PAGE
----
Human resource management – What is it, really?
June 9, 2010
By Balakrishnan Muniapan
(Published in’Campus & Beyond’, a weekly column written by Swinburne academics in the Borneo Post newspaper)
Human resource management (HRM) has gained importance in today’s competitive and often unpredictable business environment. HRM is defined as a part of management that is concerned with all matters related to the management of people as employees in an organisation.
The HRM functions and activities range from human resource planning, job analysis, recruitment and selection, training and development, performance management and appraisal, compensation and benefits management, and employee or industrial relations. In a nutshell, HRM is involved in attracting, developing, rewarding and retaining people in an organisation. Since it is people who make or even break an organisation, HRM is seen as the key to success of any organization.
The roles and the functions of HRM have changed over the years. Traditionally, it used to be known as “personnel management” and was involved in such activities as recruitment, payroll, record keeping, welfare and industrial relations. It has since grown to become a strategic and integral part of senior management in most large corporations. HRM is today involved in such roles as strategic business partner, change agent, administrative expert, employee champion, succession planner, human resource and developer of an organisation’s culture.
The expectations, responsibilities and accountabilities of HRM have also shifted from managing the organisation of business to managing the business of the organization. This involves developing and sustaining the company’s competitive advantage.
HRM is one of the most challenging jobs in the corporate world. It offers an excellent career for those skilled in and passionate about working with people. The changing requirements of many jobs, workforce diversity, technology advances, skills and abilities of the workforce have all increased the complexities of HRM and the human resource profession.
Career opportunities exist in companies of all shapes and sizes. The HRM functions in large organisations are more function-specific, and normally include recruitment, training and development, compensation and benefits as well as industrial relations.
Careers can also be found within the recruitment industry. The HRM function of recruitment is no longer “shopping” as it used to be but is today more “marketing” oriented. Besides recruitment, also becoming big industries are training and development.
HRM graduates can expect to find employment as officers, executives, managers and consultants in the areas of recruitment, training, personnel and industrial relations. Employers include large-, medium- or small-sized companies, government agencies across a range of industries – manufacturing, agro-based industries, banks and financial institutions, telecommunications, transportation, hospitality industry and in the service industries.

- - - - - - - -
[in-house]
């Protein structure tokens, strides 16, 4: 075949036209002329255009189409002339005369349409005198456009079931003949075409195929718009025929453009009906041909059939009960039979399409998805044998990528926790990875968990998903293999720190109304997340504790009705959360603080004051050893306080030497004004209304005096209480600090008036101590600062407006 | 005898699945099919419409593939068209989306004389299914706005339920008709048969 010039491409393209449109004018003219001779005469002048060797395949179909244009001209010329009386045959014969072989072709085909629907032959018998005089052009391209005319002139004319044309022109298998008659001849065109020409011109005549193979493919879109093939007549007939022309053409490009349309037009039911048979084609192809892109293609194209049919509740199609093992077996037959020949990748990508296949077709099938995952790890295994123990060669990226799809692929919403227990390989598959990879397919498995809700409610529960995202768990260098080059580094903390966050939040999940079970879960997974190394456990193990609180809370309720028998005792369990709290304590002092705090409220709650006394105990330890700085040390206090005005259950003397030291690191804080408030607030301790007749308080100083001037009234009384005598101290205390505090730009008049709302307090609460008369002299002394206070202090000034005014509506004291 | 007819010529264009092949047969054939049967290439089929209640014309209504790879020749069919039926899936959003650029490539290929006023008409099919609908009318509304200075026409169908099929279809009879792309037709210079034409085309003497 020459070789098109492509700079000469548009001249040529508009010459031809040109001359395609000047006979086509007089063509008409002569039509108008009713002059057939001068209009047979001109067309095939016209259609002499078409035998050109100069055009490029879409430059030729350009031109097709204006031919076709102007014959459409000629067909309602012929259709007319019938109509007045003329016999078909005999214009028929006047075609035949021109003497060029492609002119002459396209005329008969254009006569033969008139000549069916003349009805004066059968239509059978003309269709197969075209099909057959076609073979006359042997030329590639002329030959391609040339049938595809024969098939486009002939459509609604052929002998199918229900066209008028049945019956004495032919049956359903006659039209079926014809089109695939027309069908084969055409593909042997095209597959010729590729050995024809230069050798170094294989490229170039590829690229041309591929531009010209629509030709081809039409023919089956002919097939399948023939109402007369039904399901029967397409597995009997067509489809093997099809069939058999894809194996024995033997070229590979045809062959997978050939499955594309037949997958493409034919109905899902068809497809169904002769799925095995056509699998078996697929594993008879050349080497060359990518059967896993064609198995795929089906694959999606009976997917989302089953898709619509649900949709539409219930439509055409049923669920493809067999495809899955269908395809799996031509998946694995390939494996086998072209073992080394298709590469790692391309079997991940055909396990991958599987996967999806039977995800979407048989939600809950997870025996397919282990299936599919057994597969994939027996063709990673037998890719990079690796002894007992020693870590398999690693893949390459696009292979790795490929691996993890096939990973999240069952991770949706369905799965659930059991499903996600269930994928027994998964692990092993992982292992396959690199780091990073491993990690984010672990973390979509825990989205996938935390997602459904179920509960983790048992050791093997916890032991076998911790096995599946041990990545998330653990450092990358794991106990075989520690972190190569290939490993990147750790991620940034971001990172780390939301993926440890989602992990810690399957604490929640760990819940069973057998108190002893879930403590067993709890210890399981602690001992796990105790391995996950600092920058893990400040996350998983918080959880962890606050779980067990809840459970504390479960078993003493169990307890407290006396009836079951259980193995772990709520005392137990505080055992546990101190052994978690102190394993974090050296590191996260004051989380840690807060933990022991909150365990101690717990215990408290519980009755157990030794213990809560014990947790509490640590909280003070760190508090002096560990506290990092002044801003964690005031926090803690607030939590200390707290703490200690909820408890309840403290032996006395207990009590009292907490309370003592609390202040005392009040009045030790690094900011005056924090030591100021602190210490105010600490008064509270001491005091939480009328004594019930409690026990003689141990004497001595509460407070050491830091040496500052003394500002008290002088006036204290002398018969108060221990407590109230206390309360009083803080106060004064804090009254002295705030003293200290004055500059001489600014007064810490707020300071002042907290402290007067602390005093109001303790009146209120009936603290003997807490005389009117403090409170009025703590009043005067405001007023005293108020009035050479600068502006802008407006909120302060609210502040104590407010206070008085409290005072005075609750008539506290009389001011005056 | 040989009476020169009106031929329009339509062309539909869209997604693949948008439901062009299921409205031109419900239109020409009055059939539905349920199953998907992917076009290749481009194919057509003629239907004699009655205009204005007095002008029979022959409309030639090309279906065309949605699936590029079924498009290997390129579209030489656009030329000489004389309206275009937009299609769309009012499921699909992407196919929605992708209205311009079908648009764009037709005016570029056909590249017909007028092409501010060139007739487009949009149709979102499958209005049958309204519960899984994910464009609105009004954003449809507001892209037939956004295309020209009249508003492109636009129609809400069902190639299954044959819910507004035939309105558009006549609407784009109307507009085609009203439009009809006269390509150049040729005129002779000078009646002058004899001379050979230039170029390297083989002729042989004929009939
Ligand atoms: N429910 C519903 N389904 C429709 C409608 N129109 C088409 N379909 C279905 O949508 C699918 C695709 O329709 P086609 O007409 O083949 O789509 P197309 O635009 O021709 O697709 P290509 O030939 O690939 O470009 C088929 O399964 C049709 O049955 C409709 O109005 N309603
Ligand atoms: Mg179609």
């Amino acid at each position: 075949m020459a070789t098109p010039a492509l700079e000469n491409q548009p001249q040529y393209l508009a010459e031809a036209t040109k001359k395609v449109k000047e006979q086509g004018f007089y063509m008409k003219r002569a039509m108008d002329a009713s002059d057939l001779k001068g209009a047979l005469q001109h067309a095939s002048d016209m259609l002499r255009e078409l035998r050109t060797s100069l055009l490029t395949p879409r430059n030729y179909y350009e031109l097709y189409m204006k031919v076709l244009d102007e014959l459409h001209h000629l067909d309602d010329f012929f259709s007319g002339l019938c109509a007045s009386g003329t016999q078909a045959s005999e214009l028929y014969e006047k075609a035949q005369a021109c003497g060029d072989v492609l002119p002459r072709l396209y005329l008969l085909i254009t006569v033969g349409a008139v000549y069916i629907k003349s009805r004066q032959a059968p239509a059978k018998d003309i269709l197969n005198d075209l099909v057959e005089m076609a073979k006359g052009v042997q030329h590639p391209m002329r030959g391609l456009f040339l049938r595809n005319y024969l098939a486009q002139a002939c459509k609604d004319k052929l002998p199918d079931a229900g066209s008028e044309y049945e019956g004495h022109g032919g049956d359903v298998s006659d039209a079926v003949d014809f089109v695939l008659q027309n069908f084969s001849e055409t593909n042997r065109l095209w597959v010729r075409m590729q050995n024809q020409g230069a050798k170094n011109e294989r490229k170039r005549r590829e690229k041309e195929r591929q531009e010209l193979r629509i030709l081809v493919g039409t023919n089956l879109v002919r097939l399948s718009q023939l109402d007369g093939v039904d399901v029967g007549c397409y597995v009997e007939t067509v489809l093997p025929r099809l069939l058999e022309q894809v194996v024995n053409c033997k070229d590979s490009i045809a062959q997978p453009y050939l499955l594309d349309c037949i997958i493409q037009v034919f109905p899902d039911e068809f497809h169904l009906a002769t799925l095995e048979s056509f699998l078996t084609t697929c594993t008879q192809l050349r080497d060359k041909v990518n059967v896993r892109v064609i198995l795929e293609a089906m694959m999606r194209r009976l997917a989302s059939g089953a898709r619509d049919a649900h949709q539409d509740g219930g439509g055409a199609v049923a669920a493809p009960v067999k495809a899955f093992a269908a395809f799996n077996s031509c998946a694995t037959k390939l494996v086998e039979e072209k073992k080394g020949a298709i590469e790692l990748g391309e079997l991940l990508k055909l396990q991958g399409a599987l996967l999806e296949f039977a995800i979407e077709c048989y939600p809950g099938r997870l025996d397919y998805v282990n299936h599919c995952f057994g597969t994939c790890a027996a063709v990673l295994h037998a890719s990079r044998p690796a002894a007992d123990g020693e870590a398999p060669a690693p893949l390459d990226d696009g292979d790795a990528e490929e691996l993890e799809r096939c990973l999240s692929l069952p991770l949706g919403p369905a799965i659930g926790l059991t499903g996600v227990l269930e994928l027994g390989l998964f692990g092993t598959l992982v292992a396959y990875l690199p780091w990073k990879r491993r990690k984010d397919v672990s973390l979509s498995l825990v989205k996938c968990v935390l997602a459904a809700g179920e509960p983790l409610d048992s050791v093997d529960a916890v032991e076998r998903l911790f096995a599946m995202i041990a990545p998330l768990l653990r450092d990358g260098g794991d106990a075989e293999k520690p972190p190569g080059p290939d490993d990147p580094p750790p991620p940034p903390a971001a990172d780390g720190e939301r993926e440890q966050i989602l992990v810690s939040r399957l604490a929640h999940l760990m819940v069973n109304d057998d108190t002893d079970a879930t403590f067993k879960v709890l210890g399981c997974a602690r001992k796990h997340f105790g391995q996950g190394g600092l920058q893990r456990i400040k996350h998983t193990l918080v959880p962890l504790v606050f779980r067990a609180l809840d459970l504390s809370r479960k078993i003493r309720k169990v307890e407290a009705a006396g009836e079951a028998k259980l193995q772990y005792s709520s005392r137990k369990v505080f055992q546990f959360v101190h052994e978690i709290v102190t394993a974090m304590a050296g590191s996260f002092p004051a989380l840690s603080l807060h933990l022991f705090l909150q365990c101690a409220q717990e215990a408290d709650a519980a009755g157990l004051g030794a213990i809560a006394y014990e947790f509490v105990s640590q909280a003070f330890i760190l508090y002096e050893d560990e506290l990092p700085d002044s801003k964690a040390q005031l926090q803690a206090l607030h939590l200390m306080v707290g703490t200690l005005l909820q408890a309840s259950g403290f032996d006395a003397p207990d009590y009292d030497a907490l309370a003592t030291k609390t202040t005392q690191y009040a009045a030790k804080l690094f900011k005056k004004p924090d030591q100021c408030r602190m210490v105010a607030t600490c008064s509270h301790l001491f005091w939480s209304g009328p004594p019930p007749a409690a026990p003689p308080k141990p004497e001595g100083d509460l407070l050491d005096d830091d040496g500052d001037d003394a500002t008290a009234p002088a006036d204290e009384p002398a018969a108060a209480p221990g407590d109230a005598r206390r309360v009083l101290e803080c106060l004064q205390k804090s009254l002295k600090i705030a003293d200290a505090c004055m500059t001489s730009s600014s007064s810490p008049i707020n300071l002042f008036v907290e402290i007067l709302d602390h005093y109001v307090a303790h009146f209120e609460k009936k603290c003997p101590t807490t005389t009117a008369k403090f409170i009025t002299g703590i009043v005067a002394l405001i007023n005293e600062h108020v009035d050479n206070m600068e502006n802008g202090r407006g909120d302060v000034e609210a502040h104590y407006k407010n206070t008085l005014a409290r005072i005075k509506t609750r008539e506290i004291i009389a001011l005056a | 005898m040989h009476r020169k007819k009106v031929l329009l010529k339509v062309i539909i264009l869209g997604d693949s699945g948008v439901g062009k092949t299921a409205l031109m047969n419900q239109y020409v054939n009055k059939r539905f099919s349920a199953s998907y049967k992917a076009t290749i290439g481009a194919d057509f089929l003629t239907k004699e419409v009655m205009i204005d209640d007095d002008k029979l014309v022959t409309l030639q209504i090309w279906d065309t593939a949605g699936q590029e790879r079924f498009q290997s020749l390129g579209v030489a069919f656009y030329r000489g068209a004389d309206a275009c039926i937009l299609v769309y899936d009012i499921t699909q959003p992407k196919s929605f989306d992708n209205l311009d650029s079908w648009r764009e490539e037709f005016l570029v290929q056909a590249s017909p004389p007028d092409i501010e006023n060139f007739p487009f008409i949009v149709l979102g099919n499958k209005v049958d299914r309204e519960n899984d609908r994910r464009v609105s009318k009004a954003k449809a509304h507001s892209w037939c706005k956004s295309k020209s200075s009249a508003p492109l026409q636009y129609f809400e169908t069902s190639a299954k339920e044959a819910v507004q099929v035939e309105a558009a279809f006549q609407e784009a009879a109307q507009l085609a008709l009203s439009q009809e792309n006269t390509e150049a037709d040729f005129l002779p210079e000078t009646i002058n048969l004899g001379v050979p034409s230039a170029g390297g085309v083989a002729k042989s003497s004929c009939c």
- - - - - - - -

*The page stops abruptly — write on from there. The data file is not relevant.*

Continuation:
To embark on a career in HRM, it is necessary to have a passion for people and to develop “people-skills”. Besides technical and conceptual skills, people-skills, i.e., the ability to work with others, are one of the most critical management abilities. It involves interpersonal communication, leading and motivating people, resolving conflict and negotiation, building trust, handling difficult people and also managing your own emotions as well as influencing those of others.
Academically, HRM is an interdisciplinary area with contributions from various fields such as psychology, social psychology, sociology, politics, economics, cultural anthropology, law and finance. Upon completion of a HRM program, the graduate should be able to develop knowledge, skills and the abilities that are relevant to the practice of HRM. Most importantly, the graduate should be able to appreciate the role and contribution of each employee in the development and the growth of the organisation.
Courses in HRM range from diploma to bachelor and master’s degree. Courses in certain functional HRM areas, especially human resource development and industrial relations, are also available. In many institutions of higher learning, HRM is a major in management degree programs at undergraduate and postgraduate levels. The major provides students with an understanding of the theories, concepts and applications of the profession. This includes a detailed study of the theories and practices in key functional areas which encompasses organisational behaviour, human resource planning, job analysis, recruitment and selection, training and development, compensation and benefit management, performance management and industrial relations plus other areas such as change management and strategic management.
Industrial relations focus on the dynamics of employment relationship, such as the legal aspects of employment. Included in it are relevant HR legislations such as the Malaysian Employment Act 1955 (Labor Ordinance in Sarawak and Sabah), Trade Unions Act 1959, Industrial Relations Act 1967 and Occupational Safety and Health Act 1994.
The success and failure of any organisation comes from its people, and people management is HRM. To be a good manager and a leader, one needs to learn and develop the “people skills”. Understanding and applying good HRM practices is essential for anyone interested in becoming an effective business leader.
Balakrishnan Muniapan is a senior lecturer in HRM at the School of Business and Design, Swinburne University of Technology Sarawak Campus. He can be contacted at email@example.com